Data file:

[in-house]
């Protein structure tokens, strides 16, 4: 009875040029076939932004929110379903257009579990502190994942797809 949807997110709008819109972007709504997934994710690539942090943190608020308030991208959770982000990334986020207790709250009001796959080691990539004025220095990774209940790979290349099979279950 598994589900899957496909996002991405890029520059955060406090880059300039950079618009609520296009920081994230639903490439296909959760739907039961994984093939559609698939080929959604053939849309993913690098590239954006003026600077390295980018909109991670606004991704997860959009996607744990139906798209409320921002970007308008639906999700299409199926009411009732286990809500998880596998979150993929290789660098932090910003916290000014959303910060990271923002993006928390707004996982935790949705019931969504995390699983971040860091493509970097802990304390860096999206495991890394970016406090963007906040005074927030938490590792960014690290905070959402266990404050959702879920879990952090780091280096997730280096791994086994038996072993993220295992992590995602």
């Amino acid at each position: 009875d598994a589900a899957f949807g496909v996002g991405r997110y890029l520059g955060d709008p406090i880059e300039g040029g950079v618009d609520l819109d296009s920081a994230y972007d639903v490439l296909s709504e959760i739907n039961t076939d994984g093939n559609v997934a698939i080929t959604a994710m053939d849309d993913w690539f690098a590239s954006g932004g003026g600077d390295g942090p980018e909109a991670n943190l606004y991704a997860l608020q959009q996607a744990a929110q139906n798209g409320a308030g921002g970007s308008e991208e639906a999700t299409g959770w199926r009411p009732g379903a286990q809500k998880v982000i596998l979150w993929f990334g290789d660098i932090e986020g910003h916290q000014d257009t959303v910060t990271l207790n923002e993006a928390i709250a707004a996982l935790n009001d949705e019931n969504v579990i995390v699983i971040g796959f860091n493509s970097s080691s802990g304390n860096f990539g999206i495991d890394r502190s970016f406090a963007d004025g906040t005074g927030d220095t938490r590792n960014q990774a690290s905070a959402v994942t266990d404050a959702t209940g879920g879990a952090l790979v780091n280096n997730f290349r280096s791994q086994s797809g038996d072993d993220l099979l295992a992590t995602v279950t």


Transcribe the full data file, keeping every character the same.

[in-house]
């Protein structure tokens, strides 16, 4: 009875040029076939932004929110379903257009579990502190994942797809 949807997110709008819109972007709504997934994710690539942090943190608020308030991208959770982000990334986020207790709250009001796959080691990539004025220095990774209940790979290349099979279950 598994589900899957496909996002991405890029520059955060406090880059300039950079618009609520296009920081994230639903490439296909959760739907039961994984093939559609698939080929959604053939849309993913690098590239954006003026600077390295980018909109991670606004991704997860959009996607744990139906798209409320921002970007308008639906999700299409199926009411009732286990809500998880596998979150993929290789660098932090910003916290000014959303910060990271923002993006928390707004996982935790949705019931969504995390699983971040860091493509970097802990304390860096999206495991890394970016406090963007906040005074927030938490590792960014690290905070959402266990404050959702879920879990952090780091280096997730280096791994086994038996072993993220295992992590995602």
């Amino acid at each position: 009875d598994a589900a899957f949807g496909v996002g991405r997110y890029l520059g955060d709008p406090i880059e300039g040029g950079v618009d609520l819109d296009s920081a994230y972007d639903v490439l296909s709504e959760i739907n039961t076939d994984g093939n559609v997934a698939i080929t959604a994710m053939d849309d993913w690539f690098a590239s954006g932004g003026g600077d390295g942090p980018e909109a991670n943190l606004y991704a997860l608020q959009q996607a744990a929110q139906n798209g409320a308030g921002g970007s308008e991208e639906a999700t299409g959770w199926r009411p009732g379903a286990q809500k998880v982000i596998l979150w993929f990334g290789d660098i932090e986020g910003h916290q000014d257009t959303v910060t990271l207790n923002e993006a928390i709250a707004a996982l935790n009001d949705e019931n969504v579990i995390v699983i971040g796959f860091n493509s970097s080691s802990g304390n860096f990539g999206i495991d890394r502190s970016f406090a963007d004025g906040t005074g927030d220095t938490r590792n960014q990774a690290s905070a959402v994942t266990d404050a959702t209940g879920g879990a952090l790979v780091n280096n997730f290349r280096s791994q086994s797809g038996d072993d993220l099979l295992a992590t995602v279950t």